A journal following the history, design, construction and operation of Bernard Kempinski's O Scale model railroad depicting the U. S. Military Railroad (USMRR) Aquia-Falmouth line in 1863, and other model railroad projects.
©Bernard Kempinski All text and images, except as noted, on this blog are copyrighted by the author and may not be used without permission.

March 28, 2016

Interview on Model Railcast Podcast 216

Switch district in North Las Vegas
We just got back from a great family vacation in southwest Utah. While we did a bunch of activities like hiking in lava tubes, climbing on petrified sand dunes, zig zagging up cliffs at Zion National park, and lots of golf, we hardly saw any trains. Except for about 30 minutes of railfanning North Las Vegas on the day we arrived, and two intermodals we saw on the way back to the airport, we didn't see a train for the whole week.

Just before we left, Tim Harrison interviewed me for the ModelRailcast podcast. We talked about my various projects, layouts and books. The audio track is available on itunes and at this link for non-itune users.

March 8, 2016

Overall view of the Alexandria waterfront diorama

This is an overall view of the diorama. The Virginia Locomotive and Car Works is on the far left. A coal wharf with canal boat is in the center, and the Pioneer Mills flour mill and grain elevator is on the right.   I used Photoshop to extend extreme sections  of the backdrop to cover the full width of the diorama in this low angle view.

Seeing this view makes me want to try it again in O scale.

March 6, 2016

A busy week

Finished Pioneer Mills Diorama

The past week was a busy time highlighted by my 60th birthday.
Veiled Nun, G. Croff

It started off with a evening visit to The National Gallery of Art. It's always fun to take time to visit the museums on Washington, DC mall.

The galleries in the East Building were mostly closed, though the atrium was open. I did note a trio of onlookers discussing Smith's "Die."  The "Die' is a 6-ft steel cube that the artist subcontracted to a local shop for fabrication. Once assembled, its rusty surface was hand rubbed with oil.   I feigned interest in the piece to listen to what the admirers said.  I was rewarded with a stream of  modern art babble worthy of Beetlejuice's Otho.

The Lackawanna Valley by George Innes
I could only take so much of that, so I wandered over to the west building. There I came across, and was especially impressed by, this bust of a veiled nun. The sculptor (I believe it was Guiseppe Croff) captured the gossamer veil in stone. Amazing.  But it wasn't rubbed in oil.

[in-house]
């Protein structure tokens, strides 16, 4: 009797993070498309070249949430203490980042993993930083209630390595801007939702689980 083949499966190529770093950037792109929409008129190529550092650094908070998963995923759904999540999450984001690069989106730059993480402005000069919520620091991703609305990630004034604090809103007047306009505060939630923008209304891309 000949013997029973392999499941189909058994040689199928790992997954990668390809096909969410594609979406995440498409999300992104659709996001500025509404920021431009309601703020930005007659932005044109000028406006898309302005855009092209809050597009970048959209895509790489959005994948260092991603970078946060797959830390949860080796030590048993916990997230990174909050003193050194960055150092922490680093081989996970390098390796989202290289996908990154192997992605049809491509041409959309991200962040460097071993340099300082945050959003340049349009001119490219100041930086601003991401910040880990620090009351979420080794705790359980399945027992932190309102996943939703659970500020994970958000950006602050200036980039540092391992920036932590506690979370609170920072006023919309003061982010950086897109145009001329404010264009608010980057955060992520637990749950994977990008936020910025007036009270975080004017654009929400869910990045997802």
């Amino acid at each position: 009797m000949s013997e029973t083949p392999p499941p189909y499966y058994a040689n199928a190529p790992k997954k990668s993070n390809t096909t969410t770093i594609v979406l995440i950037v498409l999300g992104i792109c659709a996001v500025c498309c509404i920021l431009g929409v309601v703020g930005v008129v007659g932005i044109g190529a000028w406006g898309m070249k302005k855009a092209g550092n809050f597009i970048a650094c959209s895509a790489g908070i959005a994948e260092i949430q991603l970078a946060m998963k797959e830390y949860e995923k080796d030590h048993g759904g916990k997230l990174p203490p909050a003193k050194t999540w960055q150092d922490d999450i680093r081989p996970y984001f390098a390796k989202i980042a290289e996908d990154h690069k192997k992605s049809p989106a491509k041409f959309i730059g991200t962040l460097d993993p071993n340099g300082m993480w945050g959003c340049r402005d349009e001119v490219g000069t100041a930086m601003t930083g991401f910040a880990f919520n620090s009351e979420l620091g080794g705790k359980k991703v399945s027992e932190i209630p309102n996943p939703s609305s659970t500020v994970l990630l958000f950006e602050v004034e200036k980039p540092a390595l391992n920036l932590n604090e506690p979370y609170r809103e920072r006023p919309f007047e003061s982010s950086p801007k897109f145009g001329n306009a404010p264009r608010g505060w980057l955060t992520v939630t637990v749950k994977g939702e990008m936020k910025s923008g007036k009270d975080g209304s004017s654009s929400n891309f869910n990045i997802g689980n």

I always enjoy seeing the impressionists, but this time I seemed to gravitate to the 19th century landscapes. There even was a nice train painting, George Innes, "The Lackawanna Valley." I took another look at Winslow Homer's work. He is one of my favorite artists.

Bugeye schooner before restoration at the Chesapeake Bay Maritime Museum
On Wednesday, I took a road trip with my mom to celebrate my birthday. We went to the Delmarva peninsula to see the Chesapeake Bay Maritime Museum,  St Michaels, MD.  Special thanks to the museum staff, especially Paula, for the guided tour of the museum.  St Michaels is a charming town. I used to enjoy riding my bike there, but had not visited in nearly 20 years.
Charming home in St Michaels
Delmarva HO layout

Then we stopped at the Delmarva Model Railroad Club to see their layout.  While in Delmar, DE I spotted a NS engine idling.Later that evening I presented a talk to the club members and wives on the railroads of the civil war. They seemed to enjoy the talk and we had fun meeting the members and seeing their layout.Special thanks to John Huntzinger for inviting me.

Scott and the blast furnace

On the weekend I finished up the Alexandria Waterfront diorama in between two rounds of golf and 5 birdies.  I started taking the final photographs of the diorama before I deliver it later next week.

On Saturday, Scott Wahl stopped by to examine some of my steel mill models. Scott is a member of NV NTRAK. He is working on a home layout based partly on modules. Scott ended up buying the N scale blast furnace, coke works and some steel mill cars from me. I was very pleased to find an enthusiastic modeler that will put these models to good use. I am looking forward to seeing what he comes up with in his layout.

On Sunday, Nancy Griswold,  one AW's friends from law school,  toured the layout with my mom. Nancy made a home made sourdough bread and mom made a pear tart to wrap up the birthday celebration. I was interested in seeing Nancy's reaction to the layout as she is an accomplished artist.  She had some good comments, especially with regard to the detail on the layout.